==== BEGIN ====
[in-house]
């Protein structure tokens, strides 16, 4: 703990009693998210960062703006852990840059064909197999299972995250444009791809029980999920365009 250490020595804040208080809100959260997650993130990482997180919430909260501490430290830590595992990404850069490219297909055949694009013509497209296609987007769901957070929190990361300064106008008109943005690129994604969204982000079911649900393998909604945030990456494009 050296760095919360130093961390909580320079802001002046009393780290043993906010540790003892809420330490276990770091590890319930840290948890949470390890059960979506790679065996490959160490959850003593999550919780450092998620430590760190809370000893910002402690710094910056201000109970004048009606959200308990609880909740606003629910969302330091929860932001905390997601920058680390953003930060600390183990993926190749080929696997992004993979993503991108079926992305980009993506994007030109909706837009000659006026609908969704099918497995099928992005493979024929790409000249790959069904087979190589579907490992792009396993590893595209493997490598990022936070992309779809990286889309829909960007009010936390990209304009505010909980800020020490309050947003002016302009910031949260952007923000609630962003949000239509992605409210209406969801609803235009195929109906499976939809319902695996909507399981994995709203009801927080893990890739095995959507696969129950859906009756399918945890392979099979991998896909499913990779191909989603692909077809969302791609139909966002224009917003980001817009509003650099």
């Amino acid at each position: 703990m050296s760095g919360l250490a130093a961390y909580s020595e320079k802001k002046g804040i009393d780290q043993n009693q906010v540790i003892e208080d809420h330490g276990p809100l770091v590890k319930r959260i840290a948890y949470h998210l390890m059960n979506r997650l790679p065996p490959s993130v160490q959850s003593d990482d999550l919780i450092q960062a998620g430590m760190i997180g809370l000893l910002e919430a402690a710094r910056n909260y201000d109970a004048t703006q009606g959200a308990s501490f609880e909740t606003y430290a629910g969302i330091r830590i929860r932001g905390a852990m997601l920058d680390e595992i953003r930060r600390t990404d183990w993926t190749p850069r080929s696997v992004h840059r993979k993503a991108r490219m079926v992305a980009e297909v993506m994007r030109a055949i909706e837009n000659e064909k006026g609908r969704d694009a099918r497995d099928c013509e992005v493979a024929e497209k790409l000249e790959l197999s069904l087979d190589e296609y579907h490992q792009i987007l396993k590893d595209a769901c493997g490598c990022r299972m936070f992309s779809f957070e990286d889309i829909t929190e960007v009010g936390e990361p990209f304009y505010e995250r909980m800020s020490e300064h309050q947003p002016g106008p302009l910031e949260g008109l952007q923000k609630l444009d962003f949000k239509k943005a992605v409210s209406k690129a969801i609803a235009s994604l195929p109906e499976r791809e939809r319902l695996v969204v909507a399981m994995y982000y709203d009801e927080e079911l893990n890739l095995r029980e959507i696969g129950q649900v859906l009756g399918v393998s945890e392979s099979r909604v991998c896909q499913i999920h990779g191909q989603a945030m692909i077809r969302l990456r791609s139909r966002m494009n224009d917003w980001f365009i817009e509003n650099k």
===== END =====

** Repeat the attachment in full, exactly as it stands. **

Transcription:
[in-house]
């Protein structure tokens, strides 16, 4: 703990009693998210960062703006852990840059064909197999299972995250444009791809029980999920365009 250490020595804040208080809100959260997650993130990482997180919430909260501490430290830590595992990404850069490219297909055949694009013509497209296609987007769901957070929190990361300064106008008109943005690129994604969204982000079911649900393998909604945030990456494009 050296760095919360130093961390909580320079802001002046009393780290043993906010540790003892809420330490276990770091590890319930840290948890949470390890059960979506790679065996490959160490959850003593999550919780450092998620430590760190809370000893910002402690710094910056201000109970004048009606959200308990609880909740606003629910969302330091929860932001905390997601920058680390953003930060600390183990993926190749080929696997992004993979993503991108079926992305980009993506994007030109909706837009000659006026609908969704099918497995099928992005493979024929790409000249790959069904087979190589579907490992792009396993590893595209493997490598990022936070992309779809990286889309829909960007009010936390990209304009505010909980800020020490309050947003002016302009910031949260952007923000609630962003949000239509992605409210209406969801609803235009195929109906499976939809319902695996909507399981994995709203009801927080893990890739095995959507696969129950859906009756399918945890392979099979991998896909499913990779191909989603692909077809969302791609139909966002224009917003980001817009509003650099």
């Amino acid at each position: 703990m050296s760095g919360l250490a130093a961390y909580s020595e320079k802001k002046g804040i009393d780290q043993n009693q906010v540790i003892e208080d809420h330490g276990p809100l770091v590890k319930r959260i840290a948890y949470h998210l390890m059960n979506r997650l790679p065996p490959s993130v160490q959850s003593d990482d999550l919780i450092q960062a998620g430590m760190i997180g809370l000893l910002e919430a402690a710094r910056n909260y201000d109970a004048t703006q009606g959200a308990s501490f609880e909740t606003y430290a629910g969302i330091r830590i929860r932001g905390a852990m997601l920058d680390e595992i953003r930060r600390t990404d183990w993926t190749p850069r080929s696997v992004h840059r993979k993503a991108r490219m079926v992305a980009e297909v993506m994007r030109a055949i909706e837009n000659e064909k006026g609908r969704d694009a099918r497995d099928c013509e992005v493979a024929e497209k790409l000249e790959l197999s069904l087979d190589e296609y579907h490992q792009i987007l396993k590893d595209a769901c493997g490598c990022r299972m936070f992309s779809f957070e990286d889309i829909t929190e960007v009010g936390e990361p990209f304009y505010e995250r909980m800020s020490e300064h309050q947003p002016g106008p302009l910031e949260g008109l952007q923000k609630l444009d962003f949000k239509k943005a992605v409210s209406k690129a969801i609803a235009s994604l195929p109906e499976r791809e939809r319902l695996v969204v909507a399981m994995y982000y709203d009801e927080e079911l893990n890739l095995r029980e959507i696969g129950q649900v859906l009756g399918v393998s945890e392979s099979r909604v991998c896909q499913i999920h990779g191909q989603a945030m692909i077809r969302l990456r791609s139909r966002m494009n224009d917003w980001f365009i817009e509003n650099k």